Rigor in the Remote Learning Classroom is a valuable guide that will help teachers and schools reframe the conversation about remote teaching. The book’s tips and strategies can make a remote approach both robust and rigorous, writes middle school head Michael McLaughlin.
Authors Barbara Blackburn and Abbigail Armstrong give teachers a practical yet powerful classroom instructional tool for bringing rigor to Grades 6-12 math and science classrooms. Science educator Jennifer Sexton shares favorite strategies that will improve her practice.
To help students with special needs succeed, Blackburn and Witzel explain how rigor, RTI and MTSS can go hand in hand. The authors detail how RTI’s tiered interventions work with MTSS’s focus on core instruction for all students, writes doctoral student Bryndle Bottoms.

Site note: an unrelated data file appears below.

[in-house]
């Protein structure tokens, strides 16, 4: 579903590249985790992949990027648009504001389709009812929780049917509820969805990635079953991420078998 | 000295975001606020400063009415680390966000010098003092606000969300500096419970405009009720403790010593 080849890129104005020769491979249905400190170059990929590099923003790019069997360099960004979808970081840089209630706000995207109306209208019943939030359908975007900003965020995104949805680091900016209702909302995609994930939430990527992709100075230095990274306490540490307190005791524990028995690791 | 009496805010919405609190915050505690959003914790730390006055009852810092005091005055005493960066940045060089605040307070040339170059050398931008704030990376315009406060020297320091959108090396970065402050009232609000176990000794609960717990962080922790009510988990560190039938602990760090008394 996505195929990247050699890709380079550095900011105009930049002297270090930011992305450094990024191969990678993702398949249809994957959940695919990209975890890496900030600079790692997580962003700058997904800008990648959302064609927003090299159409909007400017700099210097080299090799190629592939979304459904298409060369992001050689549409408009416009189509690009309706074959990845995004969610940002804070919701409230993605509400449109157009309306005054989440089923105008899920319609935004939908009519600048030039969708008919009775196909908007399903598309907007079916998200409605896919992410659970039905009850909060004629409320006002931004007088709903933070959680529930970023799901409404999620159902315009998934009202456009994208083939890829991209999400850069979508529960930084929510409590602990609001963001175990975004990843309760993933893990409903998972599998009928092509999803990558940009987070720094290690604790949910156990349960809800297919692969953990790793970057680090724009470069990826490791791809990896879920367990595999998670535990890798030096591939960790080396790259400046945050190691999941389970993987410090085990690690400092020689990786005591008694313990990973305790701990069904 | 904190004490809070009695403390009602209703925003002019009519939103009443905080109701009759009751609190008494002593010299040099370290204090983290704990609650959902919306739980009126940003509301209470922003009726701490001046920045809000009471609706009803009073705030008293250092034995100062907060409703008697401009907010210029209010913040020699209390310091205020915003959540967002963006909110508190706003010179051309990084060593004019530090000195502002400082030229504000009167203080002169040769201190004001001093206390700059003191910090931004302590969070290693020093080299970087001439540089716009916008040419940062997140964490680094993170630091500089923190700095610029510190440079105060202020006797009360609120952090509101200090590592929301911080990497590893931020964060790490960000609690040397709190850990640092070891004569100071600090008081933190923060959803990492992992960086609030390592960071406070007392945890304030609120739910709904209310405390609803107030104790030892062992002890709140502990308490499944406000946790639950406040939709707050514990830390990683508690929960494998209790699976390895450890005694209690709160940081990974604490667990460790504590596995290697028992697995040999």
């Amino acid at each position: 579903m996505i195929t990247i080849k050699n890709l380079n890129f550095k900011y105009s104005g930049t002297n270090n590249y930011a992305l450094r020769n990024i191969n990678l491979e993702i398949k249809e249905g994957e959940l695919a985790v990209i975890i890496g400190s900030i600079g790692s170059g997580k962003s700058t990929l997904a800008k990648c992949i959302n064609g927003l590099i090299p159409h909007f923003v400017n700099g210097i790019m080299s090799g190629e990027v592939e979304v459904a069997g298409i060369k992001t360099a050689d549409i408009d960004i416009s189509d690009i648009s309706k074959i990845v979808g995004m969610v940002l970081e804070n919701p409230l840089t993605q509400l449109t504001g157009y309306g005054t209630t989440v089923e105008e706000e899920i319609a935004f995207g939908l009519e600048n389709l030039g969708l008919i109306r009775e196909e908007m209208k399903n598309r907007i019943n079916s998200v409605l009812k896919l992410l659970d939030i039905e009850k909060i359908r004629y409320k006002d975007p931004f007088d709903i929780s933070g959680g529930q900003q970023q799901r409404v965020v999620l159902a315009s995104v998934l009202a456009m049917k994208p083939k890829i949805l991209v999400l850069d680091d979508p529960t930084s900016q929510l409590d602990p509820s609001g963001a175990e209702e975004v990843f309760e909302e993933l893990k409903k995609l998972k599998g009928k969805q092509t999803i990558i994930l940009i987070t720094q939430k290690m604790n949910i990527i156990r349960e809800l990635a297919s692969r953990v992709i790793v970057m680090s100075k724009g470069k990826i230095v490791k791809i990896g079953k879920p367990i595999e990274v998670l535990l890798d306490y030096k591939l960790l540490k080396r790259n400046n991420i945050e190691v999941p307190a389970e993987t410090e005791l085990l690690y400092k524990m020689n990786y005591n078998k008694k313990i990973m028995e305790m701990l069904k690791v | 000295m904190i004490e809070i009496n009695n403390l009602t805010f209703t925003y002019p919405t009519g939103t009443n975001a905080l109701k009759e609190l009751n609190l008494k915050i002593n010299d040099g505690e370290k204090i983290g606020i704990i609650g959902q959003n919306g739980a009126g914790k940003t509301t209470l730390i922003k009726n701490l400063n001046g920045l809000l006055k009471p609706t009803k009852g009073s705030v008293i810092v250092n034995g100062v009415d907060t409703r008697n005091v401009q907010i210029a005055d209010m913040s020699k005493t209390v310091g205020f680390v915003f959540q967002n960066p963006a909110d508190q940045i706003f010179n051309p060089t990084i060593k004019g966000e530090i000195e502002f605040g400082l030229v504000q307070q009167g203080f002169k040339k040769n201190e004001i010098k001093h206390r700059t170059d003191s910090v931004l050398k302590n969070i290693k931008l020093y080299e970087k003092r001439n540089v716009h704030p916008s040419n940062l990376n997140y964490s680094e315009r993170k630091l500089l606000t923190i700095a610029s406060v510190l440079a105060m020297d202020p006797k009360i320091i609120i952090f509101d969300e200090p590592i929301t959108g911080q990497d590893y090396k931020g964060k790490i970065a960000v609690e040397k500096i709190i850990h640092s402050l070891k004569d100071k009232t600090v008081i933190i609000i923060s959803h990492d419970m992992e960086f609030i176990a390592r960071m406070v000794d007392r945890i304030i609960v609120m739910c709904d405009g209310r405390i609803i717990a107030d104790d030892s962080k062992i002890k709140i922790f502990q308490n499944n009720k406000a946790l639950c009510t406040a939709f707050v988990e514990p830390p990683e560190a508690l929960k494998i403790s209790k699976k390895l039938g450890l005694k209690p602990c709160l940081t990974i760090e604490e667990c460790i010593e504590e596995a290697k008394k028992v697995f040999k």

The refreshingly clear way that Barbara Blackburn collects and presents best practices in her book on rigor and assessment should help teachers become more effective at providing well differentiated instruction in a positive classroom environment, writes Roy Palmer.
Williamson and Blackburn set out to provide strategies and resources for education leaders to use as they work to achieve more rigorous, supportive schools. The description of this book as a “toolkit” couldn’t be more accurate, says principal Bret Olson.
The authors of Realizing Rigor in the Mathematics Classroom help teachers, curriculum coaches and school leaders avoid obstacles, pitfalls and traps on their way to achieving rigor and elevating learning for their students, says Dina Murphy.
In Rigor in Your Classroom: A Toolkit for Teachers, Barbara Blackburn has really done her homework, says reviewer Laura Von Staden. It is well referenced, thoroughly investigated and succinct and features tools and resources from teachers across the country.
Thomas Hoerr’s brief book offers enough resources to start a conversation about student “grit” but not to add a focus on resilience into daily teaching, says reviewer Katie Gordon.
The authors effectively describe how to achieve rigor for students with disabilities by asking thinking questions, scaffolding with visuals, & modeling everything, says Laura Von Staden.